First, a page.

Google is not managed by idiots. If they are going to shell out $1.6B for a commodity (even it's only $1.6B in stock and not cold, hard, cash), you can bet there was some due diligence involved. If you look at similar previous businesses-- Napster is the best that comes to mind.. Napster raked in a bunch of VC cash for Sean Fanning, and then it went down the tubes, but this was mostly as a result of failing to forsee the legal problems they would encouter. Google, no doubt, has already forseen this, and probably has developed a very robust (and hopefully flexible.. since web 2.0 is in its infancy) business model. One major difference between YouTube and Napster is that Napster was virtually 100% copyrighted (pirated) content. YouTube is probably 50% pirated content, with the other 50% being unique content (vlogs, etc) from users more interested in social networking, and I suspect in some ways these are more "valuable" users to google (in that they surf more often, are more susceptible/amenable to ads, etc). Of the pirated content, I suspect around 25-50% of the rights-owners actually "care enough" to pursue the fact that it is being exhibited on the web without royalties to them. The remainer are cellphone camera bootlegs of concerts, people singing covers of their favorite songs, etc.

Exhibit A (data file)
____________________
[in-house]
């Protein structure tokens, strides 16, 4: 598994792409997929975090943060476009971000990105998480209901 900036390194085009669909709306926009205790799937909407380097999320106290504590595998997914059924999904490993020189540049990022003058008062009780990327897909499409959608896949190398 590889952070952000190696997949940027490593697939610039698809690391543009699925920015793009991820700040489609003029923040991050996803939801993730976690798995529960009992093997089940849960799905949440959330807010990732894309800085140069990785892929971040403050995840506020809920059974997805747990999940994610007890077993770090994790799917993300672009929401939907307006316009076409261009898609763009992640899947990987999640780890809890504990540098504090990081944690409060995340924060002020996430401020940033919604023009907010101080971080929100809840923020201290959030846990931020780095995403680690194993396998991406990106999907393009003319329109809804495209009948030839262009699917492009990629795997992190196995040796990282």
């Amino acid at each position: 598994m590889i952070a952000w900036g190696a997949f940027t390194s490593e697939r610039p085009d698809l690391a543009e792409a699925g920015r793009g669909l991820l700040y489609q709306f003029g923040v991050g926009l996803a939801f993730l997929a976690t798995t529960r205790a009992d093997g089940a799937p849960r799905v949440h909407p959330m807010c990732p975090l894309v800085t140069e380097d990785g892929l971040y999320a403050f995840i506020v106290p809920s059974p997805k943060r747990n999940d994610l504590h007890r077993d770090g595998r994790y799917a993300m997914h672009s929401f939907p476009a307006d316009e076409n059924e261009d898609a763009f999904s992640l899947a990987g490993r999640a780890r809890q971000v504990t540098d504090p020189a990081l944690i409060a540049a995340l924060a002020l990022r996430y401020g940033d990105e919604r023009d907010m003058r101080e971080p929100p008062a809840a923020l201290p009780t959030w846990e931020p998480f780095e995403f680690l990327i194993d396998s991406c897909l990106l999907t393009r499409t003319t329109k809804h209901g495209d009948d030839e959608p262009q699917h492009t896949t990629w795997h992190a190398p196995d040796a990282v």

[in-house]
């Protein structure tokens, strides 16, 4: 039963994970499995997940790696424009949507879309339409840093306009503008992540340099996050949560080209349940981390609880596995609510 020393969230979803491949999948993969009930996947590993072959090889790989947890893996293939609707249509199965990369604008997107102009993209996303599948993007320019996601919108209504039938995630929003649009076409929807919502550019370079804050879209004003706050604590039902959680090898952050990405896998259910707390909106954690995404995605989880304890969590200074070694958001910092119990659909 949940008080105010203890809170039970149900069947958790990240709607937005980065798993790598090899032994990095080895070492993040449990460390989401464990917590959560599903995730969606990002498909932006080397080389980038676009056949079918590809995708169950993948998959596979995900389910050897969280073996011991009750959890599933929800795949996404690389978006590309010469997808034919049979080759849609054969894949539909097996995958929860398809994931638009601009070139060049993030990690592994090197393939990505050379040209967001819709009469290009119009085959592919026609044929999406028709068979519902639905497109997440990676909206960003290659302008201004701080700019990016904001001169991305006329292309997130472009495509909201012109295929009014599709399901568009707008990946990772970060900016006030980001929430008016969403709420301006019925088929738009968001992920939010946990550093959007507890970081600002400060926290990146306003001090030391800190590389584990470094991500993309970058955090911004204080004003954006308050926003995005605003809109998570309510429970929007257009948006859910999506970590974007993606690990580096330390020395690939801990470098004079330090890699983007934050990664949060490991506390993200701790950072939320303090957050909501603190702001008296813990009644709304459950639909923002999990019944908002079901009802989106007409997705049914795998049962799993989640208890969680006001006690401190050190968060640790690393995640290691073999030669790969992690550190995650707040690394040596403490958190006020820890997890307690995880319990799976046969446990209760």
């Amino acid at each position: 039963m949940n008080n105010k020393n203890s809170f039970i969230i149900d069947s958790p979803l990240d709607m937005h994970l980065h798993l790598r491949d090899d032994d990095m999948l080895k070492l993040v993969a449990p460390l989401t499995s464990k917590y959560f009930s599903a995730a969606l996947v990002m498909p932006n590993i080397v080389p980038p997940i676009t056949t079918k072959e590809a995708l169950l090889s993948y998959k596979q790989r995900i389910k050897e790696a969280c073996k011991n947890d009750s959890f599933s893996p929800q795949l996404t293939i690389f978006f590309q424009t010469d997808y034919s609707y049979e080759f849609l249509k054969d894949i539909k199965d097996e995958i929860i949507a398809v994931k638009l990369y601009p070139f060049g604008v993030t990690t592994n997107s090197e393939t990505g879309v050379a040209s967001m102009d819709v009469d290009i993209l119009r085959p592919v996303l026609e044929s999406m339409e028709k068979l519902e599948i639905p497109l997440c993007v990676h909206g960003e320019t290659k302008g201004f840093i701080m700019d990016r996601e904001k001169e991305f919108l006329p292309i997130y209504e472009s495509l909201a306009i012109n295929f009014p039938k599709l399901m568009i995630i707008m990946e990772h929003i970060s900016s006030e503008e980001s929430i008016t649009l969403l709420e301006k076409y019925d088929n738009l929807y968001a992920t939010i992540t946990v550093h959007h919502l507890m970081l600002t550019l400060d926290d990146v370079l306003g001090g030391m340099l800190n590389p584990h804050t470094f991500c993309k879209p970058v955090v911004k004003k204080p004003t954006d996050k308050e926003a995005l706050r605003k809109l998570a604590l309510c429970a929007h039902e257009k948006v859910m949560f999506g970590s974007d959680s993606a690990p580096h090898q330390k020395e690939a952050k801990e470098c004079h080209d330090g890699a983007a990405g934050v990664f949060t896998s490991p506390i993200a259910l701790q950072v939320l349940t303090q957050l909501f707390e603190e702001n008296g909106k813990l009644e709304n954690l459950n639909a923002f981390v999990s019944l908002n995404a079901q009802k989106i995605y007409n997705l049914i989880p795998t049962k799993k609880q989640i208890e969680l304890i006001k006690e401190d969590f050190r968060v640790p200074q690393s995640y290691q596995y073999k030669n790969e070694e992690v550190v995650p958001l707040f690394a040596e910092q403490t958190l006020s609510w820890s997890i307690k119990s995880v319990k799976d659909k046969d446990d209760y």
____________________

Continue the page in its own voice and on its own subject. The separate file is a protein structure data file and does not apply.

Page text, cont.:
After about 30 seconds of brainstorming, I can imagine google will focus on the social networking users (I already see YouTube making huge headway against MySpace-- watching a video of someone on their profile gives LOADS more parsable clues about them than a few blurry "MySpace Angles" photos), and secondarily attempt to convince many copyright holders to PROMOTE their retail content on YouTube rather than just ask them to cease and desist. This promotion could come in the way of YouTube "premier access" videos or site area, driven by g-checkout (or whatever its name is), where users pay for individual access to videos (at $.05 a view for a 2 minute video? maybe..) or perhaps for a site-wide access on a monthly fee basis. Or this promotion could come in the way of simply trying to pursuade copyright holders to let heir heavily compressed 320x240 webvideo stay up, with blatant text links/banners to the official site or whatever. As someone who actually creates commercial video content (I make documentaries, but have directed other projects such as music videos, etc), this is a situation I am amenable to. I'd be fine with google showing excepts of my last couple of films (extreme sports stuff), with context links on the page to buy the DVD, or maybe to "jamster" type ringtone sites that sell my video ringtones (which I don't actually have, but funny story, a large distributor [rhymes with Barner Wrothers] approached us to distribute our latest film, and one of their executive's biggest sales pitches to us [this was around a yr ago] was doing video ringtones-- "they're going to be huge!"). Also, remember, even if YouTube can't turn a profit on its own, the data-mining possibilities are endess... let's say I use my YouTube account (i am logged in via cookie) to watch lots of Morrissey videos. Then I google search for "documentary." There is [hypothetically] a new documentary coming out about Morrissey's legal battles with former Smiths bandmates, and now google can serve me context ad content based on the context of not just what I searched for, but what google also know me to enjoy. The correlations that can be made by cross referencing this content are pretty friggin extensive. I am positive this hasn't escaped their attention.